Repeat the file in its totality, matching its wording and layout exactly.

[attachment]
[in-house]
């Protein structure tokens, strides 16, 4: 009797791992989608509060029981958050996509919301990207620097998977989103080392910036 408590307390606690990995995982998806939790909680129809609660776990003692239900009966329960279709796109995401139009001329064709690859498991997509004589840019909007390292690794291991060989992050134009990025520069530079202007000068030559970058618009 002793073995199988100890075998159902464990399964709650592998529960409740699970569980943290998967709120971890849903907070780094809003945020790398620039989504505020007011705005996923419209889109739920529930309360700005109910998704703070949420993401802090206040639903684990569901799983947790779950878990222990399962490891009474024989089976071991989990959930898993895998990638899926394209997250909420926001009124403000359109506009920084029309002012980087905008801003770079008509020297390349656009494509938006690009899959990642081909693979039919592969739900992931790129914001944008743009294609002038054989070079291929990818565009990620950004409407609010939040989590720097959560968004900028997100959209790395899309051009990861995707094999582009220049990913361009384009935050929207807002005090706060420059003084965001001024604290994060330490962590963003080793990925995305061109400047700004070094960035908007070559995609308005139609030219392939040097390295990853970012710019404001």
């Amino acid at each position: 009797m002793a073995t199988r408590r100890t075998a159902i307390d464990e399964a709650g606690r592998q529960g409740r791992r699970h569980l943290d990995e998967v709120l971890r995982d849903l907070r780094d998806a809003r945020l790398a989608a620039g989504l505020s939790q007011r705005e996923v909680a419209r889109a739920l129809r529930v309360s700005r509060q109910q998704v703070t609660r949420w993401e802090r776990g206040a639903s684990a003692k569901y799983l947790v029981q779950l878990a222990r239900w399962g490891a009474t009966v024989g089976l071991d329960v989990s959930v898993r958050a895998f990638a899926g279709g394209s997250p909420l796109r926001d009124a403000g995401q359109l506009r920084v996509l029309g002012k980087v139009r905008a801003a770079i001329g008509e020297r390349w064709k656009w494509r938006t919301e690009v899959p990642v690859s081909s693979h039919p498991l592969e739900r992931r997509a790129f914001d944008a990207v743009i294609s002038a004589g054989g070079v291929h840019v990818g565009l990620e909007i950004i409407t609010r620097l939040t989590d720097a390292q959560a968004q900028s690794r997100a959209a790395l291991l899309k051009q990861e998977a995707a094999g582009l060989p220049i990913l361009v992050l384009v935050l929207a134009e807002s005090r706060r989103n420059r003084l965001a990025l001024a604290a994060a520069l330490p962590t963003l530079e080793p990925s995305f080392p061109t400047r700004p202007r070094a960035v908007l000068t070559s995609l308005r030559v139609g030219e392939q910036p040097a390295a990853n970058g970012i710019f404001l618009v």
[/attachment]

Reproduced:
[in-house]
């Protein structure tokens, strides 16, 4: 009797791992989608509060029981958050996509919301990207620097998977989103080392910036 408590307390606690990995995982998806939790909680129809609660776990003692239900009966329960279709796109995401139009001329064709690859498991997509004589840019909007390292690794291991060989992050134009990025520069530079202007000068030559970058618009 002793073995199988100890075998159902464990399964709650592998529960409740699970569980943290998967709120971890849903907070780094809003945020790398620039989504505020007011705005996923419209889109739920529930309360700005109910998704703070949420993401802090206040639903684990569901799983947790779950878990222990399962490891009474024989089976071991989990959930898993895998990638899926394209997250909420926001009124403000359109506009920084029309002012980087905008801003770079008509020297390349656009494509938006690009899959990642081909693979039919592969739900992931790129914001944008743009294609002038054989070079291929990818565009990620950004409407609010939040989590720097959560968004900028997100959209790395899309051009990861995707094999582009220049990913361009384009935050929207807002005090706060420059003084965001001024604290994060330490962590963003080793990925995305061109400047700004070094960035908007070559995609308005139609030219392939040097390295990853970012710019404001």
């Amino acid at each position: 009797m002793a073995t199988r408590r100890t075998a159902i307390d464990e399964a709650g606690r592998q529960g409740r791992r699970h569980l943290d990995e998967v709120l971890r995982d849903l907070r780094d998806a809003r945020l790398a989608a620039g989504l505020s939790q007011r705005e996923v909680a419209r889109a739920l129809r529930v309360s700005r509060q109910q998704v703070t609660r949420w993401e802090r776990g206040a639903s684990a003692k569901y799983l947790v029981q779950l878990a222990r239900w399962g490891a009474t009966v024989g089976l071991d329960v989990s959930v898993r958050a895998f990638a899926g279709g394209s997250p909420l796109r926001d009124a403000g995401q359109l506009r920084v996509l029309g002012k980087v139009r905008a801003a770079i001329g008509e020297r390349w064709k656009w494509r938006t919301e690009v899959p990642v690859s081909s693979h039919p498991l592969e739900r992931r997509a790129f914001d944008a990207v743009i294609s002038a004589g054989g070079v291929h840019v990818g565009l990620e909007i950004i409407t609010r620097l939040t989590d720097a390292q959560a968004q900028s690794r997100a959209a790395l291991l899309k051009q990861e998977a995707a094999g582009l060989p220049i990913l361009v992050l384009v935050l929207a134009e807002s005090r706060r989103n420059r003084l965001a990025l001024a604290a994060a520069l330490p962590t963003l530079e080793p990925s995305f080392p061109t400047r700004p202007r070094a960035v908007l000068t070559s995609l308005r030559v139609g030219e392939q910036p040097a390295a990853n970058g970012i710019f404001l618009v």